The Fed Has Lost It; Publishes Essay Bashing Bloggers, Tells General Public To Broadly Ignore Those Without An Econ PhD

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Some Fed economist
(with a hard-earned Ph.D mind you) named Kartik Athreya (who lasted
at Citigroup as an associate Vice President for a whopping 7 months
before
getting sacked in 1998
only to find solace for his expiring
unemployment benefits in the public sector) has written the most
idiotic "research" piece to come out of the Federal Reserve
since 1913, and the Fed has written a lot of idiotic research since
then – after all you don’t destroy 98% of the dollar’s purchasing
power in 97 years with non-idiotic research. But this just takes
the cake. In "Economics is Hard. Don’t Let Bloggers Tell
You Otherwise" Kartik says: "I argue that neither non-economist
bloggers, nor economists who portray economics – especially
macroeconomic policy – as a simple enterprise with clear conclusions,
are likely to contribute any insight to discussion of economics
and, as a result, should be ignored by an open-minded lay public."
Alas, all Kartik achieves is to convince the general public that
feeding Fed "economists" alcohol after midnight and letting
them directly upload their resultant gibberish to the Fed’s broad
RSS feed the second they think they have a coherent thought , is
generally a disastrous idea. In his piece, which has no other intention
than to discredit and outright malign bloggers such as Matt Yglesias,
John Stossel, Robert Samuelson, and Robert Reich, Athreya says:
"In what follows I will argue that it is exceedingly unlikely
that these authors have anything interesting to say about economic
policy. This sounds mean-spirited, but it’s not meant to be,
and I’ll explain why." Instead in what follows, the Fed
presents 4 pages of thoughts so meandering, that the author’s blood
alcohol level must have certainly been well above the legal norm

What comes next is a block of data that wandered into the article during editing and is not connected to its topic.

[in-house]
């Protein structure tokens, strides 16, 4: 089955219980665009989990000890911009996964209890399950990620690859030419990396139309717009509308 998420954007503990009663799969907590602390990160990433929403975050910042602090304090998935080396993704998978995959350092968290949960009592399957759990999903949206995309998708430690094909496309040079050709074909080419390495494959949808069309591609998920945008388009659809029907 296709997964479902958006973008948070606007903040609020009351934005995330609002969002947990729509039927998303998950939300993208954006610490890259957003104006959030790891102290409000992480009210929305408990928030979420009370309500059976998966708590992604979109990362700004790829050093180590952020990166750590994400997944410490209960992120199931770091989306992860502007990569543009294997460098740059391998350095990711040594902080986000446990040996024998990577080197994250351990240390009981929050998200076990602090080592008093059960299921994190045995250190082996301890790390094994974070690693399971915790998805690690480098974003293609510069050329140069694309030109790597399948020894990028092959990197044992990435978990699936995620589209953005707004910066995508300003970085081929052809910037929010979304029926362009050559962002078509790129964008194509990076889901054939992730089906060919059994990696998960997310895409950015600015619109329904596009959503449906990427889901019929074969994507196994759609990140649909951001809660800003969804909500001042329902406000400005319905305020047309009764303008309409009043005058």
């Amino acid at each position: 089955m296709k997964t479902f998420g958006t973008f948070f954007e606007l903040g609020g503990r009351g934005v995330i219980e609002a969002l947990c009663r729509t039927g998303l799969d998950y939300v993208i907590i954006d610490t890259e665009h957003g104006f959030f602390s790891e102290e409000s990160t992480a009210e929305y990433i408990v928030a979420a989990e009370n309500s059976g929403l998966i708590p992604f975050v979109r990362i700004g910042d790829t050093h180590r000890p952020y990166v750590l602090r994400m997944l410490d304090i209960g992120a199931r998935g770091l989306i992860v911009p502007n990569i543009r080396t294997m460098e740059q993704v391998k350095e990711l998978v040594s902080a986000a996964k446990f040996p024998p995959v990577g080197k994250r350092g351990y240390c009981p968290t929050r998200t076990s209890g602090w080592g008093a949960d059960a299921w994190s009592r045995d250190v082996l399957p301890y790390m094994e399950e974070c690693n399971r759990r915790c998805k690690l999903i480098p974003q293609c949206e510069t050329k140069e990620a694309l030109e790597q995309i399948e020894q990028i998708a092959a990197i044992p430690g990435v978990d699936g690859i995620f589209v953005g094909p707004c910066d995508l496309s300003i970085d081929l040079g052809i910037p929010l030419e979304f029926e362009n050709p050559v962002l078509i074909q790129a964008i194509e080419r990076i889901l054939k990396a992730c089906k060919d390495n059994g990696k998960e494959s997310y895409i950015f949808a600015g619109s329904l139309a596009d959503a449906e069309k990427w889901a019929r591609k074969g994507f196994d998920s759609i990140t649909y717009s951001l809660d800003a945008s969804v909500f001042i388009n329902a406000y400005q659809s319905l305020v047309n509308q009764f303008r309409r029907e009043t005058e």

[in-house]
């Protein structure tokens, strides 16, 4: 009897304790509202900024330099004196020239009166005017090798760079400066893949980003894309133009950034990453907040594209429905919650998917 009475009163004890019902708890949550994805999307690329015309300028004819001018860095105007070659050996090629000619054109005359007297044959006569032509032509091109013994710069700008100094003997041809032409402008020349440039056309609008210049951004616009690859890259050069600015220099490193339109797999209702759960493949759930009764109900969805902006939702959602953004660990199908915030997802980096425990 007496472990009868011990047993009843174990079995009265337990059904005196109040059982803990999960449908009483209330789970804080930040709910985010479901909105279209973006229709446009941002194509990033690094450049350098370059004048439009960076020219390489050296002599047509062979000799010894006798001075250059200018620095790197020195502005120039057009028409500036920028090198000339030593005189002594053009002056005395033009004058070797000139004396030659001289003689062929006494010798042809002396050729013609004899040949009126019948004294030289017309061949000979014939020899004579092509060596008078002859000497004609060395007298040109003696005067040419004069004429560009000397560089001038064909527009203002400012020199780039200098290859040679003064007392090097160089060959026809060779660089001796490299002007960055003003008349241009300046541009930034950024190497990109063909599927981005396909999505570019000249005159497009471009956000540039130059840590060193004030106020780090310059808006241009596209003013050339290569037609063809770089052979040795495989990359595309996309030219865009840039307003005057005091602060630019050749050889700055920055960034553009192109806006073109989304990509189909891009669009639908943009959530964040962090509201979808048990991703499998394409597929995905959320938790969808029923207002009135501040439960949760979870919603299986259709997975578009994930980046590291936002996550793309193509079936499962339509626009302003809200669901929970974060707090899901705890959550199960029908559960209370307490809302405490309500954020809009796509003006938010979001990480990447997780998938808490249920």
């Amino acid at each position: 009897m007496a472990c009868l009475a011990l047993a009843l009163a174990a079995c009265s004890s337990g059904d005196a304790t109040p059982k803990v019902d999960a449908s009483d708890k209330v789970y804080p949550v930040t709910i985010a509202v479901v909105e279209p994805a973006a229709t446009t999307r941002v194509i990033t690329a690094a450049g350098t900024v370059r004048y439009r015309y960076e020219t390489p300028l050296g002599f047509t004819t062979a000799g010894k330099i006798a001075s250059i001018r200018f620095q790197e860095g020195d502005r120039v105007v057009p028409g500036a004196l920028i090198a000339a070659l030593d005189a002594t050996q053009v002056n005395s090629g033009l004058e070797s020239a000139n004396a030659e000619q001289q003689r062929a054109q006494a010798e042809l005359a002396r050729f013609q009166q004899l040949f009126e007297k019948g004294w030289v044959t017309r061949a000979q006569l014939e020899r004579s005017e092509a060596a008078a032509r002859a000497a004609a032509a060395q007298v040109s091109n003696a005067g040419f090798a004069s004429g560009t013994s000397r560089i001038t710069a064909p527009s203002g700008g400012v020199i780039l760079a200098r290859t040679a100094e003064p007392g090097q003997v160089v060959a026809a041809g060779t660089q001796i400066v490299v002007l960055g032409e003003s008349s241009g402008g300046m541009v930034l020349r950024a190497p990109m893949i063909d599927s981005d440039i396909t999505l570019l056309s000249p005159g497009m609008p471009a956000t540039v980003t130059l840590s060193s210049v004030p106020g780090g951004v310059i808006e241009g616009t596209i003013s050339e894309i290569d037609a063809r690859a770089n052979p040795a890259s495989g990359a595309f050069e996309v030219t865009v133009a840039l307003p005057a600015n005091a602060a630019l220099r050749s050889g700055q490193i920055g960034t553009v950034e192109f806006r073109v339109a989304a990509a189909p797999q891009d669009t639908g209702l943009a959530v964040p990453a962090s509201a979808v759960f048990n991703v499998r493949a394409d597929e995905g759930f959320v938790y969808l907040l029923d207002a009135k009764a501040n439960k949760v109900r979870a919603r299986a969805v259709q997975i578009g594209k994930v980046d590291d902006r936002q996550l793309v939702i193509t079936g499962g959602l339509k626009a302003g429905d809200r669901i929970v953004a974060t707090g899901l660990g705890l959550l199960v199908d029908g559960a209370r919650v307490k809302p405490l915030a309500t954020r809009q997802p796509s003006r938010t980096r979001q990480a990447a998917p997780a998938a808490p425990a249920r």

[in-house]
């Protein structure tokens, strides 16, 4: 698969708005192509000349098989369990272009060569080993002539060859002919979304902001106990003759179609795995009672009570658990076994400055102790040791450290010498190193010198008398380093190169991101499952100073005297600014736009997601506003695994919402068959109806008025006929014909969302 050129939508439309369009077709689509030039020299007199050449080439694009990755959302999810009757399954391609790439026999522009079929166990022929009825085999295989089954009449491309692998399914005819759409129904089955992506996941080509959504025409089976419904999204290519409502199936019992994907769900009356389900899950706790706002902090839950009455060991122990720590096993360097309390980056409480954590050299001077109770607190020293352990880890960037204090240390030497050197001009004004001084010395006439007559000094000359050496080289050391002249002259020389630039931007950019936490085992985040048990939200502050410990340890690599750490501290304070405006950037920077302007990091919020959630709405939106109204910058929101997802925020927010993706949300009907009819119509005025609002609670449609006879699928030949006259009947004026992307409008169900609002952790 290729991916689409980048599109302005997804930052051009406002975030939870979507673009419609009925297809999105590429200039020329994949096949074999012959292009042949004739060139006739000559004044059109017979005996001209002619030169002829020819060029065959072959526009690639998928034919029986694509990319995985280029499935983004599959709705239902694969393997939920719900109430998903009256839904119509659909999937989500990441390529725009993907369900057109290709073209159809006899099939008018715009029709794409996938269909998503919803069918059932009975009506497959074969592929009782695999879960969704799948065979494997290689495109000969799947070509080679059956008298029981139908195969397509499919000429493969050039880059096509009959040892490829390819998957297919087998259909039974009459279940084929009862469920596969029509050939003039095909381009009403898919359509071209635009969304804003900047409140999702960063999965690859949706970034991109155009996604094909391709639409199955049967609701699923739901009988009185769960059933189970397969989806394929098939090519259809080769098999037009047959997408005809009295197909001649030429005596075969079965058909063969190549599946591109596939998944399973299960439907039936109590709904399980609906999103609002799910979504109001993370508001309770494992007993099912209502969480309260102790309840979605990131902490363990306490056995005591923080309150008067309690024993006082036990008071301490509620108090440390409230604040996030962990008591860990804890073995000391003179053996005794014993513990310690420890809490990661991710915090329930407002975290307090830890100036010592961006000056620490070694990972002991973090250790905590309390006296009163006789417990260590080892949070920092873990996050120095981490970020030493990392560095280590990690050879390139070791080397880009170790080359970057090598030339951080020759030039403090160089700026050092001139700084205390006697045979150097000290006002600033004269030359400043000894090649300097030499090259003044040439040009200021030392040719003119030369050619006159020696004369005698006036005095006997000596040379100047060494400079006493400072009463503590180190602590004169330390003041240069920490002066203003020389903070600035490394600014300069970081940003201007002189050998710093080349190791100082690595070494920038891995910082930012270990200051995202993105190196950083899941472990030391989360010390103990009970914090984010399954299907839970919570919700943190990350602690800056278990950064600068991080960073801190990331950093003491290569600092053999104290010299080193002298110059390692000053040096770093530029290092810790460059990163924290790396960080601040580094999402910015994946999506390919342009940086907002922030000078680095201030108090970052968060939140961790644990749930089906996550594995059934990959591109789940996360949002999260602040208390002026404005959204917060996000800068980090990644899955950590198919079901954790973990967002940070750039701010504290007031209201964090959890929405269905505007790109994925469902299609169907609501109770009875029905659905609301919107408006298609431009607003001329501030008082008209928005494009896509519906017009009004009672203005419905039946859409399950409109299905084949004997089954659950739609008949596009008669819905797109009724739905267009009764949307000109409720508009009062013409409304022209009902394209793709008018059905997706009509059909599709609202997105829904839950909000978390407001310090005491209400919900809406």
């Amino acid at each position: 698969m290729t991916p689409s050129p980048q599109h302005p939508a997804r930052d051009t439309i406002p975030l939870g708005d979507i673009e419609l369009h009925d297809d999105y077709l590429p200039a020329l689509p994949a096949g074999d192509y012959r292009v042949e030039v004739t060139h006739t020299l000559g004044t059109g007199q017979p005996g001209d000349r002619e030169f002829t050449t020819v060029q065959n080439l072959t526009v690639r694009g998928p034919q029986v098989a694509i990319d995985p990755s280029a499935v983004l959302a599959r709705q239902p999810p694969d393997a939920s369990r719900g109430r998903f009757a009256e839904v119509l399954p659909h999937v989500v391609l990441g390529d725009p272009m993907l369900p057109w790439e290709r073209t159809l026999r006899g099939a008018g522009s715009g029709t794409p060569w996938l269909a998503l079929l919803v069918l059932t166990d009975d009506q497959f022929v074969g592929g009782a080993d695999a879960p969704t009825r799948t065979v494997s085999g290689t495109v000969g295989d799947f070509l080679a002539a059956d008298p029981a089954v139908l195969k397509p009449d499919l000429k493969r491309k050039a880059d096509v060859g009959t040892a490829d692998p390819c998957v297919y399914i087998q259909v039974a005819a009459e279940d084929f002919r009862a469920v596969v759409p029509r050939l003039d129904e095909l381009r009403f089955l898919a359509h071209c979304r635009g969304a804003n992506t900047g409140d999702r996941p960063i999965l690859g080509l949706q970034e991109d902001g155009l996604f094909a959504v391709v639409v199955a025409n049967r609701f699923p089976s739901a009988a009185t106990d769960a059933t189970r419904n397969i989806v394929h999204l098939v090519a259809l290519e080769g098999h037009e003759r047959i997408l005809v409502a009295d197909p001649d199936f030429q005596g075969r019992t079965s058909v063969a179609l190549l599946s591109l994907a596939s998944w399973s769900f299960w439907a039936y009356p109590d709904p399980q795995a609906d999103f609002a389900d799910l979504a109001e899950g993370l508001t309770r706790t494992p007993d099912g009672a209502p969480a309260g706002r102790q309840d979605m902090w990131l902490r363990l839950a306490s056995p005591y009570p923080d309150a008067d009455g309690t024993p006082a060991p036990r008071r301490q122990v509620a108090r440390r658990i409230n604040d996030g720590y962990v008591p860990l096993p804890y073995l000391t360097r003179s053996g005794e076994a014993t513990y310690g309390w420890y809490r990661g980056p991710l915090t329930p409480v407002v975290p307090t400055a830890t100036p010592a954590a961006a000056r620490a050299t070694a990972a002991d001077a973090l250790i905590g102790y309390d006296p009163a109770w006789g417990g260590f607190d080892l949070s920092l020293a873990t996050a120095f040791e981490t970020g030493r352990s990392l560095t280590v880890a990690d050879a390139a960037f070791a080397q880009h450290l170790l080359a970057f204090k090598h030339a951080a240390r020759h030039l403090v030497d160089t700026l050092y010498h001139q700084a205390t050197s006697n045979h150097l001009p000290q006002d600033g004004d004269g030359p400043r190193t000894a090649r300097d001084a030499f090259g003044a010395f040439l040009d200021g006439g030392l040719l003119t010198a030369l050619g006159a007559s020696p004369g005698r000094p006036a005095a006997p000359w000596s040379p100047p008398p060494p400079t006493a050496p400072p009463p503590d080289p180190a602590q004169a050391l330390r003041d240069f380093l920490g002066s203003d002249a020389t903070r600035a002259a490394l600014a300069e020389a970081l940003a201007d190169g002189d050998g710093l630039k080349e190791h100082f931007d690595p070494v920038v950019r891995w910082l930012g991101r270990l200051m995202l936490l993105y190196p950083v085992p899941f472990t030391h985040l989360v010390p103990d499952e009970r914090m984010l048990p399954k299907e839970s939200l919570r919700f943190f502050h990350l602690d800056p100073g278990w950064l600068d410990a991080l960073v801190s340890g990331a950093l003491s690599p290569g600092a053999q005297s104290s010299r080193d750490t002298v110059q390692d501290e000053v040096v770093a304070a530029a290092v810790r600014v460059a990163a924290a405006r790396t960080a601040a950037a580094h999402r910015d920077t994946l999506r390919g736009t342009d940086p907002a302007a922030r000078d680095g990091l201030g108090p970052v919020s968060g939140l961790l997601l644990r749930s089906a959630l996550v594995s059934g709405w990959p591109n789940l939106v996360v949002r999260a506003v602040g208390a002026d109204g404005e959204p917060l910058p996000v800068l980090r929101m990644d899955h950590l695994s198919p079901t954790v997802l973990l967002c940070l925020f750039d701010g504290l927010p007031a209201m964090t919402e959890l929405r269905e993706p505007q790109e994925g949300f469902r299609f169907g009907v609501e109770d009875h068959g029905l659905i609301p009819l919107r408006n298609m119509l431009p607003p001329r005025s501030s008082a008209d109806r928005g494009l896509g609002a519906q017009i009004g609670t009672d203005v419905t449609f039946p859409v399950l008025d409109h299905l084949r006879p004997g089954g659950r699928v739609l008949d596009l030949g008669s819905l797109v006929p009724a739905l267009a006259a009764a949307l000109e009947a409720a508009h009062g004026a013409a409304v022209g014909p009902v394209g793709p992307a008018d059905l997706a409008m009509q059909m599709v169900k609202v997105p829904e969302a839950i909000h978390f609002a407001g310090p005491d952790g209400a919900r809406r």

for the duration of the writing of this ad hominem pamphlet.

Amusingly,
the Fed shows that it also enjoys cannibalizing its own most vocal
defenders:

The list
of those exhibiting this zest also includes, in addition to those
mentioned above, some who might know better. They are the patron
saints of the “Macroeconomic Policy is Easy: Only Idiots
Don’t Think So” movement: Paul Krugman and Brad Delong.
Either of these men will assure their readers that it’s all
really very simple (and may even be found in Keynes’ writings).
Lastly, before you dismiss me as a right- or left-winger, I am
not. I’m simply less comfortable with ex cathedra pronouncements
and speculations than the people I have named. (Somewhat strangely,
in an earlier era Paul Krugman very effectively took the same
sort of “accidental theorist” to task, so what I’m
saying is really a bit of a rehash of his arguments.)

Here are some
of the pearls of wisdom contained in this stunning paper:

  • Before
    I continue, here’s who I am: The relevant fact is that I
    work as a rank-and-file PhD economist operating within a central
    banking system. I have contributed no earth-shaking ideas to Economics
    and work fundamentally as a worker bee chipping away with known
    tools at portions of larger problems.
  • Why should